This boxing film was nominated for nine Oscars and won four. Clint Eastwood won an Oscar for Best Director, and Hilary Swank won Best Actress for her fantastic performance and portrayal of a boxer. Morgan Freeman won an Oscar for Best Supporting Actor, and the film won one. The film grossed $216 million at the box office and cost $30 million.

19 Fight Club (1999)

”Fight Club” may not have changed the world, but it was incredibly timely. Fight Clubs popped up worldwide, and illegal MMA-like galas in, for example, Denmark, Germany, Holland, France and more. Brad Pitt plays his part superbly, and Edward Norton does as well.

18 Dragon: The Bruce Lee Story (1993)

Inspirational biographical film about Bruce Lee because a (then) modern feature film about the exciting martial arts legend Bruce Lee was needed.

17 Bloodsport (1988)

Jean-Claude Van Damme inspired countless people to practice martial arts with this timely film. A fairly banal story (as is often the case in this kind of film) about a secret and unofficial martial arts competition in Hong Kong that attracts the world’s best fighters.

16 The Chinese Connection (1972)

Also called ”Fist of Fury”. Bruce Lee became a big star with this movie, creating a wave among Chinese people worldwide as the hero defeated many Japanese. The film is loosely based on the life and death of legendary martial artist Huo Yuan-Chia. When Bruce Lee, in one scene, kicked seven different opponents (at a karate school, where some of the opponents have hideously ugly wigs and their Japanese skirt pants backwards) in a single take, fight choreography changed forever.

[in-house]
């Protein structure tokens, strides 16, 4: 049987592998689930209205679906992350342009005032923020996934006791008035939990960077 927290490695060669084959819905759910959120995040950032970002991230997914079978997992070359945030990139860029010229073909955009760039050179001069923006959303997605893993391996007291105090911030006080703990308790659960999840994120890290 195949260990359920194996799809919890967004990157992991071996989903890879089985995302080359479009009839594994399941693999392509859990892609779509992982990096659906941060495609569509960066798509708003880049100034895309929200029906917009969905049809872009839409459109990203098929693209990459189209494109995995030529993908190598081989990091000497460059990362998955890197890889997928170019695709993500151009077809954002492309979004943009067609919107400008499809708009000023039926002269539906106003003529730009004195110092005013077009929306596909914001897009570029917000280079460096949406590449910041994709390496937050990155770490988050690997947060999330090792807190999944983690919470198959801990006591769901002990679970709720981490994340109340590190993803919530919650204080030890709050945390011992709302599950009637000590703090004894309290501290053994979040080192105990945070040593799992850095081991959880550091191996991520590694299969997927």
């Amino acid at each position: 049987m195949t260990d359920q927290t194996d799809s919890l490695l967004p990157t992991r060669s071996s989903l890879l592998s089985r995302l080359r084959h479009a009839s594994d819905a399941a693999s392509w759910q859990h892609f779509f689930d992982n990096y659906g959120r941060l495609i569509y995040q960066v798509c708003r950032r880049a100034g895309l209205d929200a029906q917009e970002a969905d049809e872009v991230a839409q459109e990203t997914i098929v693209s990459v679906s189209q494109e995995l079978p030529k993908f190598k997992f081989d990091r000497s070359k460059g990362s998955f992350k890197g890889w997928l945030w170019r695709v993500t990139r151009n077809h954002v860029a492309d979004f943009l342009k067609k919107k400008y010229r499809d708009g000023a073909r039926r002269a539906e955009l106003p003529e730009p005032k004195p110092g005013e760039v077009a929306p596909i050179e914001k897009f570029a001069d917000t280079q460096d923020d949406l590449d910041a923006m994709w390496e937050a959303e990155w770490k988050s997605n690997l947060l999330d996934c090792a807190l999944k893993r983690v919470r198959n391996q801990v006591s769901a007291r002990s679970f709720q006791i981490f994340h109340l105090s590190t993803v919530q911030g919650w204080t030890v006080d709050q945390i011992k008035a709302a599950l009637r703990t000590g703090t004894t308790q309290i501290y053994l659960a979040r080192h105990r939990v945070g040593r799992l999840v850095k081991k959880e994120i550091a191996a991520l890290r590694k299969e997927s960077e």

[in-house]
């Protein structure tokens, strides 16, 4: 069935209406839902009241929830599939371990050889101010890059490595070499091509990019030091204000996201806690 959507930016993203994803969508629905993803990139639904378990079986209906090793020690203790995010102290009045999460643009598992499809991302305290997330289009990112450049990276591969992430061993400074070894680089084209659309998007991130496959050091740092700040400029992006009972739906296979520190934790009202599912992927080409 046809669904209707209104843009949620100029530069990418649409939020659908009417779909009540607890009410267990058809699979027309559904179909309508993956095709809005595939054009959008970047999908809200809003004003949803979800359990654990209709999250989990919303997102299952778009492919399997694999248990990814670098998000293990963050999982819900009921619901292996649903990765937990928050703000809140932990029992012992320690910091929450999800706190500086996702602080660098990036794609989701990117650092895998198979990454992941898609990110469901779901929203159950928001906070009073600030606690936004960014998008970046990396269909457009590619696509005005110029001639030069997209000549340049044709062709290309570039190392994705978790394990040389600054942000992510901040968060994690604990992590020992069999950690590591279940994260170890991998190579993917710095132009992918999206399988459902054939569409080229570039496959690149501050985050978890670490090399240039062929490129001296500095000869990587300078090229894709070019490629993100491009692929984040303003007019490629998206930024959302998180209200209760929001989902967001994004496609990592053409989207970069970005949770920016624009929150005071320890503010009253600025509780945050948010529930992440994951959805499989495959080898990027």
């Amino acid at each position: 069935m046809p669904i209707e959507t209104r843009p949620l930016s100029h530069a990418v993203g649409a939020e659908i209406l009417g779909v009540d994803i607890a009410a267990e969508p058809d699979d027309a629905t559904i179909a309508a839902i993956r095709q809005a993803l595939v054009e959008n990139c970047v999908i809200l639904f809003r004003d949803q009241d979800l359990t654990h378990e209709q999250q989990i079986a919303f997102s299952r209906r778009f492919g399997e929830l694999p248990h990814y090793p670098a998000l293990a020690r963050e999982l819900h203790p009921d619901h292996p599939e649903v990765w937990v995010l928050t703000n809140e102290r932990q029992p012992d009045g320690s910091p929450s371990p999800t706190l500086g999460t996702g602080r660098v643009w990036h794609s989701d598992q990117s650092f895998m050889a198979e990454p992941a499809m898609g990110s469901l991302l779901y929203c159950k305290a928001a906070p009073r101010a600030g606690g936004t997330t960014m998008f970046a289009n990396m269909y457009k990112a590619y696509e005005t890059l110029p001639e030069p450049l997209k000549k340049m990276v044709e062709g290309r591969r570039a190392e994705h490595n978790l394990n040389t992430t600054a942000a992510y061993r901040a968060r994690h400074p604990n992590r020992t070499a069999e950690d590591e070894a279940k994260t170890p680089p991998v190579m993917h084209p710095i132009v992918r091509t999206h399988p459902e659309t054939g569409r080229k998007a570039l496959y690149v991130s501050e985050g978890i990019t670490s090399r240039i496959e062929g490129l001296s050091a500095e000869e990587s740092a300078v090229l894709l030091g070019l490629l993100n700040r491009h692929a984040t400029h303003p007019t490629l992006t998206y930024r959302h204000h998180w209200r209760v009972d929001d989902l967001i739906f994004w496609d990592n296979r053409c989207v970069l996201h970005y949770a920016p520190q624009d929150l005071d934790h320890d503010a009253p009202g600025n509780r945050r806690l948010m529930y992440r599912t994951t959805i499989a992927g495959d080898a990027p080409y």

15 Drunken Master 2 (1994)

Jackie Chan returned to the role of Huang Fei-Hung in the remake of ”Drunken Master”. The film was better than its predecessor. Huang Fei-Hung hunts down smugglers who sell historical Chinese items to the British. Many stylish fighters take place in the film – the final battle stands out.

14 Ali (2001)

Michael Mann created this biographical film in which Will Smith brilliantly plays the lead role of Muhammad Ali. The film received two Oscar nominations, and although it didn’t record enough to go around (in theatres), it did well otherwise.

13 The Karate Kid (1984)

Karate began to grow big in the Western world, and a film like ”Karate Kid” increased interest. I don’t know how many times I watched ”Karate Kid” as a child and rewatched the movie as an adult. The film is not good, but it appeals to countless people worldwide. The film cost eight million dollars and grossed $90.8 million at the box office, which says something about how popular ”Karate Kid” became. None of the sequels is worth mentioning.